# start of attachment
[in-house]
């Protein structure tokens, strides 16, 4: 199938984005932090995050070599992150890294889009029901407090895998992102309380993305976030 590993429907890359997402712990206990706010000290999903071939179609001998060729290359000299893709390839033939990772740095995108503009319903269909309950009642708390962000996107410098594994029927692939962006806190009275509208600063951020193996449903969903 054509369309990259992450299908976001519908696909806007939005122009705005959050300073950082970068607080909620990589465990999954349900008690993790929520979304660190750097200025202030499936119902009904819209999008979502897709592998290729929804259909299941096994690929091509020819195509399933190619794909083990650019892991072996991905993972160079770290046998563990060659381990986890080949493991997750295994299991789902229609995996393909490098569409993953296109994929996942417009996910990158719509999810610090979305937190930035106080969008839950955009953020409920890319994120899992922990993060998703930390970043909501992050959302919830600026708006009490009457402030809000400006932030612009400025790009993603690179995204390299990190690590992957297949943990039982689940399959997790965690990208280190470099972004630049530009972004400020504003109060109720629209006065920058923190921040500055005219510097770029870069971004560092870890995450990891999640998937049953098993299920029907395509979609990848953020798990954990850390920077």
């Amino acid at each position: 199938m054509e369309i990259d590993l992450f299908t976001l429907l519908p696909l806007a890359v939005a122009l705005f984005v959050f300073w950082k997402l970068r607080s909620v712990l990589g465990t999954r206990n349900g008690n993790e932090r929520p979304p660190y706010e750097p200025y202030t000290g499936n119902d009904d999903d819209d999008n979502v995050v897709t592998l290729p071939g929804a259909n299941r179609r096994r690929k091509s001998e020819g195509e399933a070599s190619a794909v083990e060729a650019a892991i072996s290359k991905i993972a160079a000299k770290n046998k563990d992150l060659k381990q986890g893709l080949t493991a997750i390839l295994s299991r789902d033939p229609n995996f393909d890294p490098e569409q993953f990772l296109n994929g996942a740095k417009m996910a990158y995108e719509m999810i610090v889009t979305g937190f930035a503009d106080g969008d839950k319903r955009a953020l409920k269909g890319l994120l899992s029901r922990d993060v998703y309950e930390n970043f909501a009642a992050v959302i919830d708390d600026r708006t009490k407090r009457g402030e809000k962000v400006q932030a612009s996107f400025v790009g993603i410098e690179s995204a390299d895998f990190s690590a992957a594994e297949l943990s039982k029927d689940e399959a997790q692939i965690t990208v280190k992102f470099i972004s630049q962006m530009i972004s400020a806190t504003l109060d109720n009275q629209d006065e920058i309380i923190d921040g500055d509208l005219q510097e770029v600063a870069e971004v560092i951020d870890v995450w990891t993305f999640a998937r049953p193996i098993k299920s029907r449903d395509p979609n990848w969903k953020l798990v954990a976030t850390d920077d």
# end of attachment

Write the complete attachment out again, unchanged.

[in-house]
């Protein structure tokens, strides 16, 4: 199938984005932090995050070599992150890294889009029901407090895998992102309380993305976030 590993429907890359997402712990206990706010000290999903071939179609001998060729290359000299893709390839033939990772740095995108503009319903269909309950009642708390962000996107410098594994029927692939962006806190009275509208600063951020193996449903969903 054509369309990259992450299908976001519908696909806007939005122009705005959050300073950082970068607080909620990589465990999954349900008690993790929520979304660190750097200025202030499936119902009904819209999008979502897709592998290729929804259909299941096994690929091509020819195509399933190619794909083990650019892991072996991905993972160079770290046998563990060659381990986890080949493991997750295994299991789902229609995996393909490098569409993953296109994929996942417009996910990158719509999810610090979305937190930035106080969008839950955009953020409920890319994120899992922990993060998703930390970043909501992050959302919830600026708006009490009457402030809000400006932030612009400025790009993603690179995204390299990190690590992957297949943990039982689940399959997790965690990208280190470099972004630049530009972004400020504003109060109720629209006065920058923190921040500055005219510097770029870069971004560092870890995450990891999640998937049953098993299920029907395509979609990848953020798990954990850390920077």
């Amino acid at each position: 199938m054509e369309i990259d590993l992450f299908t976001l429907l519908p696909l806007a890359v939005a122009l705005f984005v959050f300073w950082k997402l970068r607080s909620v712990l990589g465990t999954r206990n349900g008690n993790e932090r929520p979304p660190y706010e750097p200025y202030t000290g499936n119902d009904d999903d819209d999008n979502v995050v897709t592998l290729p071939g929804a259909n299941r179609r096994r690929k091509s001998e020819g195509e399933a070599s190619a794909v083990e060729a650019a892991i072996s290359k991905i993972a160079a000299k770290n046998k563990d992150l060659k381990q986890g893709l080949t493991a997750i390839l295994s299991r789902d033939p229609n995996f393909d890294p490098e569409q993953f990772l296109n994929g996942a740095k417009m996910a990158y995108e719509m999810i610090v889009t979305g937190f930035a503009d106080g969008d839950k319903r955009a953020l409920k269909g890319l994120l899992s029901r922990d993060v998703y309950e930390n970043f909501a009642a992050v959302i919830d708390d600026r708006t009490k407090r009457g402030e809000k962000v400006q932030a612009s996107f400025v790009g993603i410098e690179s995204a390299d895998f990190s690590a992957a594994e297949l943990s039982k029927d689940e399959a997790q692939i965690t990208v280190k992102f470099i972004s630049q962006m530009i972004s400020a806190t504003l109060d109720n009275q629209d006065e920058i309380i923190d921040g500055d509208l005219q510097e770029v600063a870069e971004v560092i951020d870890v995450w990891t993305f999640a998937r049953p193996i098993k299920s029907r449903d395509p979609n990848w969903k953020l798990v954990a976030t850390d920077d």